Being diagnosed with Obsessive-Compulsive Disorder (OCD) at the age of 22 Bakersfield College Counselor of Business, Jonathan Schultz did not receive popper help until the age of 32. Now Schultz is wanting to help people overcome their OCD by writing a book called, “OBSESSED! A couple’s story living with Obsessive-Compulsive Disorder and their strategies on how to deal with this condition.”
For those who don’t know what Obsessive-Compulsive Disorder (OCD) as Schultz explains, “OCD is an anxiety disorder that causes certain thoughts, images and feelings to get “stuck” in your head. This causes immense anxiety, pain and fear.” Schultz’s talks about how OCD affects people’s mental health. “To get rid of the anxiety people perform rituals or “compulsions “’ to make the feelings go away. But compulsions only give momentary relief and the thought or feelings will just come back harder” said Schultz. If OCD is left untreated or treated incorrectly and there are horrible outcomes.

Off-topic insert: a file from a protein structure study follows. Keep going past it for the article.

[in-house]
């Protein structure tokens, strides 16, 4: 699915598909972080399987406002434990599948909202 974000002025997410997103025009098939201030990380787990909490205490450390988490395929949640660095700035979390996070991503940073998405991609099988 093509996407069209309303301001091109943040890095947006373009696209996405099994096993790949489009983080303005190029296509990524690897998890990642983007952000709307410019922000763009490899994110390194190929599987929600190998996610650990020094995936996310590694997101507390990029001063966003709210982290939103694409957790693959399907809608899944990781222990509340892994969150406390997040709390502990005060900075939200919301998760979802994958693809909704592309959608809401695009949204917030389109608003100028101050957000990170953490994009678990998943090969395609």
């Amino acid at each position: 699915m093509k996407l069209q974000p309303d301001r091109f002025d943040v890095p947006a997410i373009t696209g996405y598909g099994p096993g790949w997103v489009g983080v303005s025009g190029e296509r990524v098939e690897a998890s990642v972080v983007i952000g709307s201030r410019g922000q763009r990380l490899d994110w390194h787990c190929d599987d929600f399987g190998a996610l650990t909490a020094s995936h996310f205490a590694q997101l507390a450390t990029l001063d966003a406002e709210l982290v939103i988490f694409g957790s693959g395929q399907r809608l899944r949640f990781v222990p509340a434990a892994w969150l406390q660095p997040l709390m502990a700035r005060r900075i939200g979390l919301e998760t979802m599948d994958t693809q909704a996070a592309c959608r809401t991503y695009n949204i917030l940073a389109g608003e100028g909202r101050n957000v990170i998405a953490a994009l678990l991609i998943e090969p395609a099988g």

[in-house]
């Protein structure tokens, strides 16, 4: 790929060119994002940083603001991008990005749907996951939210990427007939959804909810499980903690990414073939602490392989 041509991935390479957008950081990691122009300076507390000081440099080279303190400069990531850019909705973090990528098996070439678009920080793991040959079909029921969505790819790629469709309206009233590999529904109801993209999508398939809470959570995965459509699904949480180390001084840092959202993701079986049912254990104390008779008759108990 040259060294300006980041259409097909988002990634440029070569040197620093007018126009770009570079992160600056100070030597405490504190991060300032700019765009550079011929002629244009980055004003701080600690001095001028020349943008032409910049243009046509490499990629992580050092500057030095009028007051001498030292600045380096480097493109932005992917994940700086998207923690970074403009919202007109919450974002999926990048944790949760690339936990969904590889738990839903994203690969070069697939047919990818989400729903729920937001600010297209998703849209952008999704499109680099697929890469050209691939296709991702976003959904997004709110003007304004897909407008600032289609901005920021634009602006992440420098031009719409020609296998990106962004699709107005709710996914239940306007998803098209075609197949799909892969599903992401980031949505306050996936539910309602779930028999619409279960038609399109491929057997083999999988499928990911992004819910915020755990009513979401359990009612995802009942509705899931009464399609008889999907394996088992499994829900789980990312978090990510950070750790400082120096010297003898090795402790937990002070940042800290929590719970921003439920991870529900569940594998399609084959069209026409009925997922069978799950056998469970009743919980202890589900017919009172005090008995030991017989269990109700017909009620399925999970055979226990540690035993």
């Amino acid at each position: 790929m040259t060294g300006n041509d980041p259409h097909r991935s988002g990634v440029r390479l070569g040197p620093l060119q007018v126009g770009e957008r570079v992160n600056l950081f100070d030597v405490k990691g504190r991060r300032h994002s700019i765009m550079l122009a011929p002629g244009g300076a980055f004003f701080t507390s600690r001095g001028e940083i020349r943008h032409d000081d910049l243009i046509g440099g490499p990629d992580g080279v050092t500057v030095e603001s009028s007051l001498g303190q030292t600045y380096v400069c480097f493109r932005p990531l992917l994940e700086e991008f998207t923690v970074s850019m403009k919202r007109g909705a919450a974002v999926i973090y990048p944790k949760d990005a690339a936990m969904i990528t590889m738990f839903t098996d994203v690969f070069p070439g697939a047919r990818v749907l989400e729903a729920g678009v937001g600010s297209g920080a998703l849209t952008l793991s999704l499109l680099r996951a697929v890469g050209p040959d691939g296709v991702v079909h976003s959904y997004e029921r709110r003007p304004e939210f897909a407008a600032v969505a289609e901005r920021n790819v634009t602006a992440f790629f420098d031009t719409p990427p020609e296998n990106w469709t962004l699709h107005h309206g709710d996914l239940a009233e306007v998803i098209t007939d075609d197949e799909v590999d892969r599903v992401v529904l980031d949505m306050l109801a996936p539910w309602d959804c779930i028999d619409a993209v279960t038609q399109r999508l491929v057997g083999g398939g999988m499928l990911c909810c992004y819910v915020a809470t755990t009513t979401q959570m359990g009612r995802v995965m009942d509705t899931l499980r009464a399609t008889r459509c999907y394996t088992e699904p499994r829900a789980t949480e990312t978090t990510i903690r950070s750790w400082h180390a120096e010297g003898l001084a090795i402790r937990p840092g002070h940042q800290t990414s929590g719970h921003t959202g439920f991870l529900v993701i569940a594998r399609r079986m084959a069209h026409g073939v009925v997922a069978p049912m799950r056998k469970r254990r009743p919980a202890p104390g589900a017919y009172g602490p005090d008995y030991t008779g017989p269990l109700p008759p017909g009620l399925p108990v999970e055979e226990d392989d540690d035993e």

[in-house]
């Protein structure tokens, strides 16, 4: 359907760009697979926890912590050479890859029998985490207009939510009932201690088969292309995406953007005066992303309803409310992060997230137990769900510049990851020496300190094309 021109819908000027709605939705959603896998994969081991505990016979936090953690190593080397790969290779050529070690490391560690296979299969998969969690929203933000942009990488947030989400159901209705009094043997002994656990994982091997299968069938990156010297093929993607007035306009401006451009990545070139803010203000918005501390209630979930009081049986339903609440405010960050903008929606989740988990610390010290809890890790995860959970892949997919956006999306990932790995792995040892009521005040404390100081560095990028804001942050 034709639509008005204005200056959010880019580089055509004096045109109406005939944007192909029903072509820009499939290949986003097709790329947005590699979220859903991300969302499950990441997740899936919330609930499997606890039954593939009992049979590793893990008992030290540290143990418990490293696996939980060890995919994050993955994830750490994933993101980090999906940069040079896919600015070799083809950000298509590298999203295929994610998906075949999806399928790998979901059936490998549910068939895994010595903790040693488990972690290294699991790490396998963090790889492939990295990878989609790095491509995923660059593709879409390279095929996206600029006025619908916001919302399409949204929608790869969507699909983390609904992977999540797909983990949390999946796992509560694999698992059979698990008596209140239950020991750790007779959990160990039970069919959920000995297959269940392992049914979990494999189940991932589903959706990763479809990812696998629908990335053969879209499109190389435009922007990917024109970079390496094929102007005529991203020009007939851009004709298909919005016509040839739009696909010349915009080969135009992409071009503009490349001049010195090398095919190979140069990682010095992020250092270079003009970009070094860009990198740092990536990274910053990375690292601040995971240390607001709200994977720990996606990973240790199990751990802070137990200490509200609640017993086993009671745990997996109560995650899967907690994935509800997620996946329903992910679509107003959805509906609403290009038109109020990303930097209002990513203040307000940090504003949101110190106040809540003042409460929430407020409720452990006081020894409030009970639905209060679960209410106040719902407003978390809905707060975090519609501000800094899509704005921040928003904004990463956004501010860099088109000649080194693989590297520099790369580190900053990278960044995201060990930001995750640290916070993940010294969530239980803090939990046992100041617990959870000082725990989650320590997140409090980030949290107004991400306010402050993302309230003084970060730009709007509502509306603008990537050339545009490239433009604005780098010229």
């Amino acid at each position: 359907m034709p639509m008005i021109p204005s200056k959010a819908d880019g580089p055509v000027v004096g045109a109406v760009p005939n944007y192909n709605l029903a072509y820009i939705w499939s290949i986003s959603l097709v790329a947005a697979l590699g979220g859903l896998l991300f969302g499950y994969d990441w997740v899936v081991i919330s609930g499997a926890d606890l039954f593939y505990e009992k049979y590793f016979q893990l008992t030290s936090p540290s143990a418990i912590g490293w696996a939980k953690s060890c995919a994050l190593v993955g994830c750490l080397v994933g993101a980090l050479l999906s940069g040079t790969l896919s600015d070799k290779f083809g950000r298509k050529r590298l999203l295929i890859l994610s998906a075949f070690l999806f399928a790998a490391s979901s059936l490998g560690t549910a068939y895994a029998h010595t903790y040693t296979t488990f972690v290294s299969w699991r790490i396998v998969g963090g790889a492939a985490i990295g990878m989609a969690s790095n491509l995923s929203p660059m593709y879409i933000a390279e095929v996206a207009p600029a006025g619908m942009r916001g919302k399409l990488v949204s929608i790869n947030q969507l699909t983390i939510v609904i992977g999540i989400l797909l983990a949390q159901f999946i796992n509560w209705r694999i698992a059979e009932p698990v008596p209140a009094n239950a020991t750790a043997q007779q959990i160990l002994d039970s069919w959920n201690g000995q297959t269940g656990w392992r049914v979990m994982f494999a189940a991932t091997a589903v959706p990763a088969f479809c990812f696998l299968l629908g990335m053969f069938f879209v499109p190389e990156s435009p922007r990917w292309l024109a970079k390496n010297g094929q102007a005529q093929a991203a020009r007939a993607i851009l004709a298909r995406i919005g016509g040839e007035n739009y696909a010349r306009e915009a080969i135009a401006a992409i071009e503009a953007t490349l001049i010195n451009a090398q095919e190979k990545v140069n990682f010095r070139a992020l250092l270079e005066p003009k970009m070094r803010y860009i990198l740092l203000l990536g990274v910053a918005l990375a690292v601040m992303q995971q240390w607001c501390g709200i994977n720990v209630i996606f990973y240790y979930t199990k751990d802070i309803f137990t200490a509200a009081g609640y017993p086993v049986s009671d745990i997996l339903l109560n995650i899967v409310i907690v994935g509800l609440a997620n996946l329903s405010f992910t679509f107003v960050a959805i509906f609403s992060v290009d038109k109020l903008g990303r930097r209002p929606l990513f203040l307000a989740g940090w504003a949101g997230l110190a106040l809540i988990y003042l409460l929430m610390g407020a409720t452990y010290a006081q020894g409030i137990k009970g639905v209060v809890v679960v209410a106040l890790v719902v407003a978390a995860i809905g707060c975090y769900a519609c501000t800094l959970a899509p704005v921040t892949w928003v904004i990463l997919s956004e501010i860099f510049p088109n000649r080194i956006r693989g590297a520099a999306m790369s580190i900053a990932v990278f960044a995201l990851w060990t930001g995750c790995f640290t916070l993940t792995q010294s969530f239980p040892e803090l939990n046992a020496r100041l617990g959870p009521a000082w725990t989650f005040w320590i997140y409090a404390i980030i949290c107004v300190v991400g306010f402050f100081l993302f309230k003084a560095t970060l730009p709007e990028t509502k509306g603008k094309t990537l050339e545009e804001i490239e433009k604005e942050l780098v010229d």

These outcomes are, “Immense fear, anxiety and panic, losing jobs and suicide” says Schultz. Some common OCD that Schultz explained was, “Relationship OCD (fear you do not love your partner) Scrupulosity OCD (a fear you are going against or have done something against your religion or spiritual belief), Sexual orientation OCD (the fear or thought you are “turning” into the opposite of what your gender identity is. So some straight people think they are turning gay or gay people think they are turning straight) this is different than being non-binary or questioning your orientation.”
Most often OCD is a misunderstood mental health condition and Schultz explains why that is, “Normally people think that if you have OCD you have to have everything neat and in order, or you just constantly wash your hands. While those are symptoms of OCD there are so many more things people deal with.”
One example that Schultz explained is “Some get thoughts stuck in their head that they are going crazy or that they will be fired at work.” Some advice that Schultz would give to others with OCD is, “You have to go to someone who specializes in OCD. Traditional therapy will not work and if the therapist is not specifically trained in OCD they can hurt you more than help you.”
If Schultz could go back in time to his younger self he would say, “Get the appropriate help sooner…..but, if I did I may never have wrote this book so I think it worked out for the best to help the greater good.” If interested in purchasing Schultz’s book head over to amazon.com